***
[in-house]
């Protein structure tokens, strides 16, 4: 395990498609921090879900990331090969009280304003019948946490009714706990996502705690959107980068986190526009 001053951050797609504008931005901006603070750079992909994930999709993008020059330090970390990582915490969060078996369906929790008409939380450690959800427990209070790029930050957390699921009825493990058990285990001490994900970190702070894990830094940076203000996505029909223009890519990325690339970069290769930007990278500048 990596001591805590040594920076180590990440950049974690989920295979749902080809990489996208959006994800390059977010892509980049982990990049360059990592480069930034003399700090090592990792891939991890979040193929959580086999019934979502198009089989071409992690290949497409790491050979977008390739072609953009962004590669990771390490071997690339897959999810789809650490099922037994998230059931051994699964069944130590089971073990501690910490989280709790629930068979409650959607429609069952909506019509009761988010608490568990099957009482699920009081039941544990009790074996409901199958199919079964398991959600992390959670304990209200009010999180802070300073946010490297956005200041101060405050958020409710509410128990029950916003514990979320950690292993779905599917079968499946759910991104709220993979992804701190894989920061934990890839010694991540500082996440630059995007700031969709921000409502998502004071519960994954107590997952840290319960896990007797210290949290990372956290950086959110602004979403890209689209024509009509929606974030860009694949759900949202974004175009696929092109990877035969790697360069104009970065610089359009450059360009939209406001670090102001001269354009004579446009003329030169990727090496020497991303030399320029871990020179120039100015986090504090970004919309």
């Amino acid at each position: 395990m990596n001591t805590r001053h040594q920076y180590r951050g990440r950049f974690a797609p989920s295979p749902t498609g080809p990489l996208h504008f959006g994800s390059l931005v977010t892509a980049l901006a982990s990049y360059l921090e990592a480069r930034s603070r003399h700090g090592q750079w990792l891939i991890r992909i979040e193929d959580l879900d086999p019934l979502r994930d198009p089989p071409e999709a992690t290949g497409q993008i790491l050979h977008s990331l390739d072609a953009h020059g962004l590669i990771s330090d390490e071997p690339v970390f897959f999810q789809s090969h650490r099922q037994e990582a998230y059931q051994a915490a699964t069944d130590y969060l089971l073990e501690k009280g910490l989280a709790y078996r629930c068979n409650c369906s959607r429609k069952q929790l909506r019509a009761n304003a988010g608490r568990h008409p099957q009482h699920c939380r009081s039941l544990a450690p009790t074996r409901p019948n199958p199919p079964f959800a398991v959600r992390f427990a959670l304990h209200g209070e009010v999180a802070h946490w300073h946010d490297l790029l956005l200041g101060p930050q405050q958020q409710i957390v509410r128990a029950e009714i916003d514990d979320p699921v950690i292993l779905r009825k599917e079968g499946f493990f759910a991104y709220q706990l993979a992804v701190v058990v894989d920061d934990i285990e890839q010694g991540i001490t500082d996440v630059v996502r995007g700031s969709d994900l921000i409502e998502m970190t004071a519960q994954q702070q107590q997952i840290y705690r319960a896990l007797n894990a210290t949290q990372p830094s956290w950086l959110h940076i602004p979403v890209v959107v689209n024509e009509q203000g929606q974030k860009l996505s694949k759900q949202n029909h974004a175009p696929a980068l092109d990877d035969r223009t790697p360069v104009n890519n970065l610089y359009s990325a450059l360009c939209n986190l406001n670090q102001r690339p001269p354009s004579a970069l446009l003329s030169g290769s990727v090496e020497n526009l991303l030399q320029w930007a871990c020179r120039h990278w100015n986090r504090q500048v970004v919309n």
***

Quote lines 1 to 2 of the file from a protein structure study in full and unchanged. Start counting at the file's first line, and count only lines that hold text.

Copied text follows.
[in-house]
């Protein structure tokens, strides 16, 4: 395990498609921090879900990331090969009280304003019948946490009714706990996502705690959107980068986190526009 001053951050797609504008931005901006603070750079992909994930999709993008020059330090970390990582915490969060078996369906929790008409939380450690959800427990209070790029930050957390699921009825493990058990285990001490994900970190702070894990830094940076203000996505029909223009890519990325690339970069290769930007990278500048 990596001591805590040594920076180590990440950049974690989920295979749902080809990489996208959006994800390059977010892509980049982990990049360059990592480069930034003399700090090592990792891939991890979040193929959580086999019934979502198009089989071409992690290949497409790491050979977008390739072609953009962004590669990771390490071997690339897959999810789809650490099922037994998230059931051994699964069944130590089971073990501690910490989280709790629930068979409650959607429609069952909506019509009761988010608490568990099957009482699920009081039941544990009790074996409901199958199919079964398991959600992390959670304990209200009010999180802070300073946010490297956005200041101060405050958020409710509410128990029950916003514990979320950690292993779905599917079968499946759910991104709220993979992804701190894989920061934990890839010694991540500082996440630059995007700031969709921000409502998502004071519960994954107590997952840290319960896990007797210290949290990372956290950086959110602004979403890209689209024509009509929606974030860009694949759900949202974004175009696929092109990877035969790697360069104009970065610089359009450059360009939209406001670090102001001269354009004579446009003329030169990727090496020497991303030399320029871990020179120039100015986090504090970004919309």